In this post, we’ll try to answer some of the pressing questions people have about the U.S. Supreme Court? What is the Supreme Court in the first place? When was it created? Why do Supreme Court Justices serve for life? And has anyone tried to change this?
The Supreme Court of the United States
In the United States, Supreme Court Justices serve for life, which is why it becomes such a newsworthy event when a spot opens up. Who is appointed, their views, political leanings, and policy opinions can all have a significant bearing on the future of the country. While occasionally a Justice will retire, more often they serve until they pass away.
What Is the Supreme Court?
The Supreme Court is the highest court in the nation. It serves as the final defense of the law and is responsible for all constitutional disputes and amendments. It consists of the Chief Justice (currently John Roberts, Jr.) and eight Associate Justices. Can you name the other eight?
The President of the United States is empowered with nominating new Justices in the event an opening occurs. This choice must must stand before the Senate Judiciary Committee, who will ask the candidate questions to get a sense for how well they will be able to execute the job. After this process, the full Senate gets to vote on the Supreme Court nominee.
History of the Supreme Court
The Judiciary Act was passed in 1789, and the first Supreme Court assembled in 1790. There are three major branches of government:
- Executive Branch – the president and staff.
- Legislative Branch – the Senate and House of Representatives.
- Judicial Branch – the Supreme Court and lower courts.
Of these three, the Judiciary has retained the closest ties to its original formation well over 200 years ago.
The exact wording that governs Supreme Court appointments states that Justices can continue to serve as long as the terms of “good behavior” are met (the specifics of which have always been vague). This has meant that, in practice, Supreme Court Justices have been allowed to remain on the court for life.
The exact number of Justices changed six times before 1869, at which point the current number of nine was chosen. Despite the life terms, a variety of factors have contributed to a fairly steady historical turnover. In total, there have been just 17 Chief Justices and 102 Associate Justices. On average, there has been a new Justice appointed every two years.
Why Do Supreme Court Justices Serve for Life?
No other major democracy allows federal judges to serve for life. Typically, they either set a term, an age limit, or both. However, the Founding Fathers opted for life terms in hopes of protecting the Justices from outside influence from other branches of government, such as the president, Senate, or House of Representatives.
The reasoning was that with their position secure for life, they would be free to act independently and in the best interests of all, not simply inclined to follow the whims of the majority. Their protection from removal would distance them from partisan politics. How well that has worked is certainly debatable but, at least in theory, Supreme Court Justices have no political affiliation.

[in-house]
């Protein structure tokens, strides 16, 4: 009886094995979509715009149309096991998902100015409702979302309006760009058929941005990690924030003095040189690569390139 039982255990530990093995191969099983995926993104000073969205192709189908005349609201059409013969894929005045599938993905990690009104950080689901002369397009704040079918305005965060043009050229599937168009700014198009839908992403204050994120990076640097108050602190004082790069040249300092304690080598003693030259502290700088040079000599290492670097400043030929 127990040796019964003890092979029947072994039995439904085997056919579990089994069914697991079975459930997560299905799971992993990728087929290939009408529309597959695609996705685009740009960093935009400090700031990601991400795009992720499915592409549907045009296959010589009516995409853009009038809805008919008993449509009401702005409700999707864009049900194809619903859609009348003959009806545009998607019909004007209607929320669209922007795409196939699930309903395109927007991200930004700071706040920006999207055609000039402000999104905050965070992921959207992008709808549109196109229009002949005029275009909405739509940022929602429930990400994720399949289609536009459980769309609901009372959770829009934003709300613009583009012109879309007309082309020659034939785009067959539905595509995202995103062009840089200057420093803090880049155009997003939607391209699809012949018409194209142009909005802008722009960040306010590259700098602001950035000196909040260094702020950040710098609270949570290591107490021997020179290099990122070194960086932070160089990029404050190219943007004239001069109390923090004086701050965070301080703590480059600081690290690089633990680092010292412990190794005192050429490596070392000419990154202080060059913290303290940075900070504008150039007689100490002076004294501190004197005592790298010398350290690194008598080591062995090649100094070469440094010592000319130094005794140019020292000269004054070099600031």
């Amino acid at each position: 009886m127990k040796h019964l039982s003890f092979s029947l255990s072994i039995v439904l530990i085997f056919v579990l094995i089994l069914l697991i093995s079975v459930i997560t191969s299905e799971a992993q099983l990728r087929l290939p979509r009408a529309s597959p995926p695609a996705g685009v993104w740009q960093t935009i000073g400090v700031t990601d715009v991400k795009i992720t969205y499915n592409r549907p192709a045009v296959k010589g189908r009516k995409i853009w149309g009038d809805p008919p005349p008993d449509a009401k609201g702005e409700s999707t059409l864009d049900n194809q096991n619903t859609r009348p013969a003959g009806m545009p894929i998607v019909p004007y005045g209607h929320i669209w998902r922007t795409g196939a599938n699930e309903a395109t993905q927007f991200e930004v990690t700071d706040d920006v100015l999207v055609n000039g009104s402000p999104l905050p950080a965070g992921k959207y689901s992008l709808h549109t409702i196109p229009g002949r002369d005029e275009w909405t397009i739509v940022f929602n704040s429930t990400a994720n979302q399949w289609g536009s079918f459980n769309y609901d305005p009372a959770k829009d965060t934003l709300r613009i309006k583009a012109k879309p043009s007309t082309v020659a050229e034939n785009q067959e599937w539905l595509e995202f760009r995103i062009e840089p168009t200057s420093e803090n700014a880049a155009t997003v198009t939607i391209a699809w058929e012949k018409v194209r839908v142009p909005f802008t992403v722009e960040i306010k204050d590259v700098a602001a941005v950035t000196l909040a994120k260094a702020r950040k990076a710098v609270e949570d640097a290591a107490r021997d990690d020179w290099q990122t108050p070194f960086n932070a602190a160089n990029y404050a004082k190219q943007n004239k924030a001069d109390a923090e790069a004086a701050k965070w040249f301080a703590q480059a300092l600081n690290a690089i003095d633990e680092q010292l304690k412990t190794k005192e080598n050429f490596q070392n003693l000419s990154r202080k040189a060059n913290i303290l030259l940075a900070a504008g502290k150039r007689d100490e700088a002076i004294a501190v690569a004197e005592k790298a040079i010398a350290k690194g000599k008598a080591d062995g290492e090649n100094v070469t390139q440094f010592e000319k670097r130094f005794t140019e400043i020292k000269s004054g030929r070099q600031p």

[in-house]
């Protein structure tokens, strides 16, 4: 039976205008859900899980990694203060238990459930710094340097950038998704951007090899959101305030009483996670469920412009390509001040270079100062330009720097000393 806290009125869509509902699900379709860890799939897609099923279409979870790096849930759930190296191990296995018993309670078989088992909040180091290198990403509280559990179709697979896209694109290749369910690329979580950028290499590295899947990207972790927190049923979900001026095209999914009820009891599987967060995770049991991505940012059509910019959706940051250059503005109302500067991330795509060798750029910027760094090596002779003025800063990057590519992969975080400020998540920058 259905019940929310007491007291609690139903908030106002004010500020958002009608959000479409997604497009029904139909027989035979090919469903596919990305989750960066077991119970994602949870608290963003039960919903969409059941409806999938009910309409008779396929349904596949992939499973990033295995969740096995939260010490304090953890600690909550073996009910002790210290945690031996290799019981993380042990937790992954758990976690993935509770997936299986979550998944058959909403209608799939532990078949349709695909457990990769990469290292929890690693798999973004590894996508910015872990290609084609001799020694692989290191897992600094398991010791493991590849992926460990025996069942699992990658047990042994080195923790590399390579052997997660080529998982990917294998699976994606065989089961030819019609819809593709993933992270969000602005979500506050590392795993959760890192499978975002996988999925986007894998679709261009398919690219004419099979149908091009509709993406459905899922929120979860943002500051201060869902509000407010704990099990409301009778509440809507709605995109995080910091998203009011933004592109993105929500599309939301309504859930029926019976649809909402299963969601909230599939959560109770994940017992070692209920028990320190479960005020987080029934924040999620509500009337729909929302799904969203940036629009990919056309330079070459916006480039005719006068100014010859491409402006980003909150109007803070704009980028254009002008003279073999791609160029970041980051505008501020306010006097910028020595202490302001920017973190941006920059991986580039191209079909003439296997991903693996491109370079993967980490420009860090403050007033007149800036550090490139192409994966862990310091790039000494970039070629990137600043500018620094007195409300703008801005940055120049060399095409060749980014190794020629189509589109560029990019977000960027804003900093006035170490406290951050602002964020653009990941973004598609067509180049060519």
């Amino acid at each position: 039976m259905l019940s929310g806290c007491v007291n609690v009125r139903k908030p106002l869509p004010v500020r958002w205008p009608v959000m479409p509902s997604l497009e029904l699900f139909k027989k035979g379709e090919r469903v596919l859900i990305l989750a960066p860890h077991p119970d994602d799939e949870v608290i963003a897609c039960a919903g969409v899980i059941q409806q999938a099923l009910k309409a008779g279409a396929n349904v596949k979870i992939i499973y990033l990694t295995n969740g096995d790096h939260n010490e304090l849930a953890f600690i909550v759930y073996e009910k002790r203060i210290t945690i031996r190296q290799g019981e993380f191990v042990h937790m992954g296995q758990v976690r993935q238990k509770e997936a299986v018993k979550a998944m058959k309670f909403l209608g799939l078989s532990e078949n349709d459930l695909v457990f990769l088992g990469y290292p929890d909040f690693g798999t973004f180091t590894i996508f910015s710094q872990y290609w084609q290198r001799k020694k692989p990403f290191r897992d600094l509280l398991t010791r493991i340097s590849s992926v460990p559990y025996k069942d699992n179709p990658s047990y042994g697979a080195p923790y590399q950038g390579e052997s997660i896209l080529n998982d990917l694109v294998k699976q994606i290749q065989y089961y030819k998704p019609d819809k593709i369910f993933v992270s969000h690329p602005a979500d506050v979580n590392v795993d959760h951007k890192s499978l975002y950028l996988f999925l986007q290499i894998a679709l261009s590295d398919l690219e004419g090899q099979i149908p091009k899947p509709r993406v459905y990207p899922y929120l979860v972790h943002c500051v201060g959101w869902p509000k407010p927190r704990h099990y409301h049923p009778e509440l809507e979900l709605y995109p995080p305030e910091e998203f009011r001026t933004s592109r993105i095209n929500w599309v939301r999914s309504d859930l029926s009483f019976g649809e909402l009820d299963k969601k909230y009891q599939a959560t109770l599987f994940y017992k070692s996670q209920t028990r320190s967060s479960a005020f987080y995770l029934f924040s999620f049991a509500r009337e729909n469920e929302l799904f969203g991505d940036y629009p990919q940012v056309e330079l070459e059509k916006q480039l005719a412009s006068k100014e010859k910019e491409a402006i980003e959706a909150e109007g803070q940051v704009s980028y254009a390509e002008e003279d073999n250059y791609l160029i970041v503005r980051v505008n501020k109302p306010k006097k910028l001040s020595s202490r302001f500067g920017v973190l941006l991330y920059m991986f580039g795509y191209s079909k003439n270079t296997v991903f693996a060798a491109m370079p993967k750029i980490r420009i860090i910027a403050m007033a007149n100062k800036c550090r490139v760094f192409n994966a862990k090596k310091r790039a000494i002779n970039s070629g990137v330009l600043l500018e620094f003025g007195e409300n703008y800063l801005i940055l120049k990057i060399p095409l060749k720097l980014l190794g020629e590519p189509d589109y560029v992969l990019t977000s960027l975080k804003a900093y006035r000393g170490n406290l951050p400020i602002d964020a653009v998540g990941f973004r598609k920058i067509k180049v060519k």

Another somewhat strange contributing factor was a clause in the original documents that guaranteed that a Supreme Court Justice’s wage could not be reduced during their time in office. One interpretation was that forcing Justices to leave office based on a term limit or retirement age logically defied that guarantee.
Has Anyone Ever Tried to Change This?
Definitely. In fact, it comes up pretty much every time a new Justice is appointed: by the people, the media, and whichever branch of government is least pleased with the latest choice. And understandably so, considering the far-reaching influence the president wields with a lifetime appointment to the highest court in the land. Of course, there are many valid arguments to be made for imposing term or age limits.
- Term limits in all areas of democracy are historically in place to avoid permanency and give the people a voice from time to time.
- A mandatory retirement age would seem to make sense simply to ensure that age doesn’t become a factor in their ability to serve effectively.
The major philosophical roadblock, however, is that the very act of allowing one of the other governmental branches to impose a term or age limit on Supreme Court Justices makes the Court vulnerable to the outside influences it was designed to stand above. This assumes they don’t impose the limits themselves, which seems unlikely.
Is There Any Way to Remove a Supreme Court Justice?
Theoretically, any judge or Justice can be impeached. However, only 15 American federal judges have ever been impeached, and never a Supreme Court Justice. Also, technically, if a Justice were to be convicted of a criminal offense that would violate the “good behavior” clause. That has also never happened, and seems unlikely to happen any time soon.
This leaves only two options: death and resignation. Most Justices have died while in office, but in modern times, as people continue to live longer, resignation is becoming more common. However, only the Justices themselves can make this decision and, as of now, there is no mental competency requirement.